I moved around a lot growing up. I was born in Kentucky, then we moved to Ohio for a few years, until we finally settled here in Pittsburgh when I was about ten years old. We made one final move about four years ago when my sister, mom, and I relocated about ten minutes away from one Pittsburgh suburb to another. This time was different from all of our other moves, however. Our first house here in Pittsburgh was in a neighborhood full of extremely well-to-do families who all mainly fit one big stereotype: dad worked a 9:00-5:00 for a lot of money, mom stayed at home, and they had a neatly trimmed yard where their two kids played behind a white picket fence (maybe with a dog or two.) The houses were varying degrees of immaculate, their car(s) in the driveway received as much attention and upkeep as their children... I think you get my picture.
Well, now we live in a neighborhood that suits our situation (and personalities) much better. The three of us live in a neighborhood of apartments and townhouses. The stories and livelihoods in this neighborhood are as varied and interesting as the people who live here: apartments that contain multiple generations under one roof, single moms and dads with kids, widows, immigrants-- I could go on and on. No one here is living the exact same life. People work all hours of the day and night (sometimes at multiple jobs.) We all joke about different things we have to fix (by ourselves) in our houses or how tired we are from working weird hours-- topics that were not as relateable for some of my former neighbors. And guess what? I'm a lot happier here, with people like my family.
Obviously, there are people in our nation whose experiences are ten times more difficult and trying than mine, and my own life changes just made me more aware of this. I have also had the privilege of working with students and campers who come from low socioeconomic situations, bad family lives-- basically, life has tried to knock them down over and over again. "Downsizing" in my own life has made me more attuned to what the children I work with (and other people I meet) who are truly struggling in life have to face in this world.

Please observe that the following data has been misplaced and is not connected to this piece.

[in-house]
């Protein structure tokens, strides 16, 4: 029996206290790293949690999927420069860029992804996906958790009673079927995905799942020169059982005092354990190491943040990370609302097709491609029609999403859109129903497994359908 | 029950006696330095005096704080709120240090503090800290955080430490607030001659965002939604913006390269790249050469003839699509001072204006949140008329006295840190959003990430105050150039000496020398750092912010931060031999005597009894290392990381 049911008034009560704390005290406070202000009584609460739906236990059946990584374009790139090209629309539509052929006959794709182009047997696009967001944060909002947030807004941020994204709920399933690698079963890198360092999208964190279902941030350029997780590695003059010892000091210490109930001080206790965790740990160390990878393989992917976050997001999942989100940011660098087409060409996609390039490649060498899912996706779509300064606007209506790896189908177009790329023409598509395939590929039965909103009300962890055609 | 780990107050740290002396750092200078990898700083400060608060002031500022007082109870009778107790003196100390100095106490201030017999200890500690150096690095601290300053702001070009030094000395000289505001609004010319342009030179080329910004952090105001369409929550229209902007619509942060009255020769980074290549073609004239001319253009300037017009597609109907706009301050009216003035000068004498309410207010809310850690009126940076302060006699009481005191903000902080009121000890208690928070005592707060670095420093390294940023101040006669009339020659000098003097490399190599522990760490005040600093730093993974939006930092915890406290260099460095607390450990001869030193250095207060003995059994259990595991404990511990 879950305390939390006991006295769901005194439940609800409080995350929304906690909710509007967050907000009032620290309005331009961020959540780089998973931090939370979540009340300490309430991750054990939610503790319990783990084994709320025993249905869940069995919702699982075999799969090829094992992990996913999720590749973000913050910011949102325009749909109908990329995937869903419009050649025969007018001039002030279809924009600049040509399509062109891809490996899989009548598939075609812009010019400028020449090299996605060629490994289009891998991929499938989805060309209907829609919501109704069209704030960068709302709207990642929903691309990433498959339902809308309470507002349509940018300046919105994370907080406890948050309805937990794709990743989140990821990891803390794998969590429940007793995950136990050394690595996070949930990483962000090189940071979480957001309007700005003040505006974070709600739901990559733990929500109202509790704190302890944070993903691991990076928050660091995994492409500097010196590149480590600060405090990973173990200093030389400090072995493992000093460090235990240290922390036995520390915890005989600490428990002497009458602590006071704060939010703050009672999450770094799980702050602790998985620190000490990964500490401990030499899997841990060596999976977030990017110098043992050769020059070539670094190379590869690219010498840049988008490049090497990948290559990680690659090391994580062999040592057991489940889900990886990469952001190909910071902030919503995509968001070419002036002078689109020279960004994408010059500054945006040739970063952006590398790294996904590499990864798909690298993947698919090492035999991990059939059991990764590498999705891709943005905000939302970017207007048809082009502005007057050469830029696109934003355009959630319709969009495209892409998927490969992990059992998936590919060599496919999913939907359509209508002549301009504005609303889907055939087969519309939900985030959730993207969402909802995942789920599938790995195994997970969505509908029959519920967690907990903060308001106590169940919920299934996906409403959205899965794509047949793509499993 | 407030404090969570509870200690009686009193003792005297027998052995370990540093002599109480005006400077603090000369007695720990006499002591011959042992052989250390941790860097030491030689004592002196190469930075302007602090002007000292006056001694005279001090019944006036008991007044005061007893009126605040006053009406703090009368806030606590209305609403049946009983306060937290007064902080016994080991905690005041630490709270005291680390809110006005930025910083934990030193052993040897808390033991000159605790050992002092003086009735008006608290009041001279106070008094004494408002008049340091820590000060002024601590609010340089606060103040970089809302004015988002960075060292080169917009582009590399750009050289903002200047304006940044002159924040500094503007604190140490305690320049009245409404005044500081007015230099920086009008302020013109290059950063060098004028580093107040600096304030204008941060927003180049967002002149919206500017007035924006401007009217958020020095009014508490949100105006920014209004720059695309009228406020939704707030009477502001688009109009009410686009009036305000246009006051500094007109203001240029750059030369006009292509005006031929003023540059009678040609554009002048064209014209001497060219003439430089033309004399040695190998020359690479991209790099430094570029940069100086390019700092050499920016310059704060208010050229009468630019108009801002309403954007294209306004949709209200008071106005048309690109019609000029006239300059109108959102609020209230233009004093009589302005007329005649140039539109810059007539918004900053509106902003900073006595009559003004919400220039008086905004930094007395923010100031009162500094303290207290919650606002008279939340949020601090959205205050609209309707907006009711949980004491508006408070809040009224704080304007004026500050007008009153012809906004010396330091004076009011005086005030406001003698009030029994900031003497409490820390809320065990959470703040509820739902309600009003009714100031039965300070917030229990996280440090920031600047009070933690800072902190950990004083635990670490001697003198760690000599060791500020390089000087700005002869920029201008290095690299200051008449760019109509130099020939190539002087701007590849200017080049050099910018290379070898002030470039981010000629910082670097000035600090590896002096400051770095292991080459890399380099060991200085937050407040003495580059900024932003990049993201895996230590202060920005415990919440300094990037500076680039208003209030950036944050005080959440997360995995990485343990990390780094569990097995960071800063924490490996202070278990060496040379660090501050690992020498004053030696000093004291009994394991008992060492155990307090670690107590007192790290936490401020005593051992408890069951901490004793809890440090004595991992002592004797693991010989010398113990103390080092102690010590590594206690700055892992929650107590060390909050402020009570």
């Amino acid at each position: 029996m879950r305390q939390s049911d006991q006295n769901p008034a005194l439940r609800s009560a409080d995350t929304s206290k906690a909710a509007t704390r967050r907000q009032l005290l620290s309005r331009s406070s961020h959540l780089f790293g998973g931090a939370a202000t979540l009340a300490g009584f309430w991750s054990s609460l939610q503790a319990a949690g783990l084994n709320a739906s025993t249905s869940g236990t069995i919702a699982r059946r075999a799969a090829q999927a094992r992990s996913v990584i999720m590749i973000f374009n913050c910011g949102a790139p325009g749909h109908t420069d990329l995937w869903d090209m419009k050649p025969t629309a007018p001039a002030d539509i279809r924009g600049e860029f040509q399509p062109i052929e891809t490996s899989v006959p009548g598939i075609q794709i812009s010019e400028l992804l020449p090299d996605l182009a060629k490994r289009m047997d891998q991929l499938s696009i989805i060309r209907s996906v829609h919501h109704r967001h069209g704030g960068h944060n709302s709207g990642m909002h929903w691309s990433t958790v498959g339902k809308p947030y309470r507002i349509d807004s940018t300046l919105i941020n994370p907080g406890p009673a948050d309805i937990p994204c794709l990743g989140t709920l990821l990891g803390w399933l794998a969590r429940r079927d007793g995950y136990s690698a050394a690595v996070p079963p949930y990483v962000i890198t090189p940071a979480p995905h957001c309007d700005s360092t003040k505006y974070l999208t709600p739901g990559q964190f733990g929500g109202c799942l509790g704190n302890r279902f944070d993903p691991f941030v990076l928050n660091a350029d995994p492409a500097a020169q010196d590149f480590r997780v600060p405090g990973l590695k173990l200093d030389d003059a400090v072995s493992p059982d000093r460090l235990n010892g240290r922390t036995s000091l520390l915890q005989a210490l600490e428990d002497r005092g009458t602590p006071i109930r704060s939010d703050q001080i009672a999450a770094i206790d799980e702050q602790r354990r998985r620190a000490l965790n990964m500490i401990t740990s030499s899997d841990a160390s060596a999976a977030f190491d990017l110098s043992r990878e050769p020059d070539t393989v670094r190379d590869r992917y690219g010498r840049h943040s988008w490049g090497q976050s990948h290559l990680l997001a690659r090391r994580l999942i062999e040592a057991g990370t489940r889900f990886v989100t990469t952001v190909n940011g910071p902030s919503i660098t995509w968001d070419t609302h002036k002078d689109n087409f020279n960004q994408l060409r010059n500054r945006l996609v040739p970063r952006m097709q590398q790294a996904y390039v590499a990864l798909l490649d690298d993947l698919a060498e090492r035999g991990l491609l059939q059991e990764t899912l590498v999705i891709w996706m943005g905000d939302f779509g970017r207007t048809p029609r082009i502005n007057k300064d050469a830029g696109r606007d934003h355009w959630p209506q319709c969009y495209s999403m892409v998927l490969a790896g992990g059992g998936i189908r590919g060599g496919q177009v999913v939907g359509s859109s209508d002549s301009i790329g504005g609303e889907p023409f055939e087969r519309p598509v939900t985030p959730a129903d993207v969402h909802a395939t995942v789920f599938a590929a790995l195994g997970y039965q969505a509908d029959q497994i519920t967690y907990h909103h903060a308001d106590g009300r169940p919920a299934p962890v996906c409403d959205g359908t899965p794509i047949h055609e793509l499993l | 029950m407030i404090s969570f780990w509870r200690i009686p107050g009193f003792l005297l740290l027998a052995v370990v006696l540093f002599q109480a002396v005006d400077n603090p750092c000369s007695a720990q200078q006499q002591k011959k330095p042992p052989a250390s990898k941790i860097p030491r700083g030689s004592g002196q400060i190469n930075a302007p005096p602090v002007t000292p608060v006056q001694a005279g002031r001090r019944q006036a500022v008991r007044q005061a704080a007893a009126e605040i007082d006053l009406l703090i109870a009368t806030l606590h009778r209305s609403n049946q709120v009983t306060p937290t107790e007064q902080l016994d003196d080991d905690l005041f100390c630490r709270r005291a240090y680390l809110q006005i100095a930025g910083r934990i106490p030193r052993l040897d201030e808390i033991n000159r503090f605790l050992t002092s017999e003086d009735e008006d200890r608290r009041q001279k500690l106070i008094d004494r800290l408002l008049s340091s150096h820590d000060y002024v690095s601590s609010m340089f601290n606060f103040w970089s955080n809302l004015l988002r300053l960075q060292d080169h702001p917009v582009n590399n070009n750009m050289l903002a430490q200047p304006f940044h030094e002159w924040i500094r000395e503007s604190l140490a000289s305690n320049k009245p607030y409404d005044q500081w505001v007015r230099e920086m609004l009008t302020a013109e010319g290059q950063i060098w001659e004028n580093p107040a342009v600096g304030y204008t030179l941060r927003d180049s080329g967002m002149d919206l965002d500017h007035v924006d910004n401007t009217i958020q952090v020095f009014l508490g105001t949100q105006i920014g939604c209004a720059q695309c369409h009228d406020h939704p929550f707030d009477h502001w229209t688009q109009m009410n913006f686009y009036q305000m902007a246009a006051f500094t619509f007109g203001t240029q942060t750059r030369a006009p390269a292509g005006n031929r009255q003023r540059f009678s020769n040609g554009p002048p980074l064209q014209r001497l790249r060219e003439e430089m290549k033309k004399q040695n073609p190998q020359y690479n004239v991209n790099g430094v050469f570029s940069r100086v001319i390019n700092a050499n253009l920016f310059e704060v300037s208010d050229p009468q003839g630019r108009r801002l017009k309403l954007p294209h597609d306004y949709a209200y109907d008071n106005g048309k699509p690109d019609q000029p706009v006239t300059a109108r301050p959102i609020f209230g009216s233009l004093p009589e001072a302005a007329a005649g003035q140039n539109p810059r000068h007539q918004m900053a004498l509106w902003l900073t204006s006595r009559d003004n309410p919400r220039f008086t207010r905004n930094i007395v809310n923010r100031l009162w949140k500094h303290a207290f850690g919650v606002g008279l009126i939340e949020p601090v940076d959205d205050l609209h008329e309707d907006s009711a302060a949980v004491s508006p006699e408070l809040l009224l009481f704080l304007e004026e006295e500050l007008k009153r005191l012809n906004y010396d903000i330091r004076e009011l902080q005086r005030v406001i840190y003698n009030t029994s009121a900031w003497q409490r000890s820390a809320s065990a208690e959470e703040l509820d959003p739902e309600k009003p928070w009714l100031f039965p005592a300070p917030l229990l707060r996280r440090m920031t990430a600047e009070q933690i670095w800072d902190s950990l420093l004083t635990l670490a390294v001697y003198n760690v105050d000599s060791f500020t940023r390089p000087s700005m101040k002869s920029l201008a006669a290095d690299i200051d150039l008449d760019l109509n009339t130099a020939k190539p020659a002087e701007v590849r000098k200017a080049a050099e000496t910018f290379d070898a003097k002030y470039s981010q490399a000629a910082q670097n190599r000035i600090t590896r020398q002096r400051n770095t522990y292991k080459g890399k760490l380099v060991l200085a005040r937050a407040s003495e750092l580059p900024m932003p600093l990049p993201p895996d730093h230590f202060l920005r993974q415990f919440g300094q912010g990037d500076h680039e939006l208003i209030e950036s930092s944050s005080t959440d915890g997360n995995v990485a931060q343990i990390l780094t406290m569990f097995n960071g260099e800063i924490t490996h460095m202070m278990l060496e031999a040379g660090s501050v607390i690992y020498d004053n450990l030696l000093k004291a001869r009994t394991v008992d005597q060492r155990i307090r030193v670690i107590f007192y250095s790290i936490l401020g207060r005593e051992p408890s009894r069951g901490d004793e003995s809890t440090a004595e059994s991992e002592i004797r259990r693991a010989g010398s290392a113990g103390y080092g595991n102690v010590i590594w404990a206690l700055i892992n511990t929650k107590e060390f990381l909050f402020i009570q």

I was hit in the feels by something so stupid the other day: HGTV. Property Brothers was on, and this couple was trying to decipher which house they wanted to move into with their million dollar-plus budget. They were complaining about the craziest things: the lack of crown moulding (what even IS that), the "lack of charm" of the windows in the dining room, the size of the porch or the refrigerator, the ceilings in the kitchen... I could keep going, but I think I'm nauseous.
What was my point with that? I live in a pretty nice, working-class neighborhood, and I was astounded that people in this world actually debate whether or not they want to move into a house because it does or does not (I didn't actually understand what was preferable) have crown moulding in the dining room!!! And then, I thought about some of the kids and families I know from working in education. I know a bunch of families below the poverty line who would not give one shit about how "charming" their freaking windows are-- they would just like to be able to get a house paid for by their own incomes alone without relying on the government. They would like to be able to give their children a stable source of food and clothing.
But see, not everyone cares about that sort of thing. Unless you have seen it, unless you can relate struggle to REAL people you know and love, then it might not matter to you. All I'm asking is that our world begin to show some sensitivity to those around them. Because, when your life is different, your whole world looks different.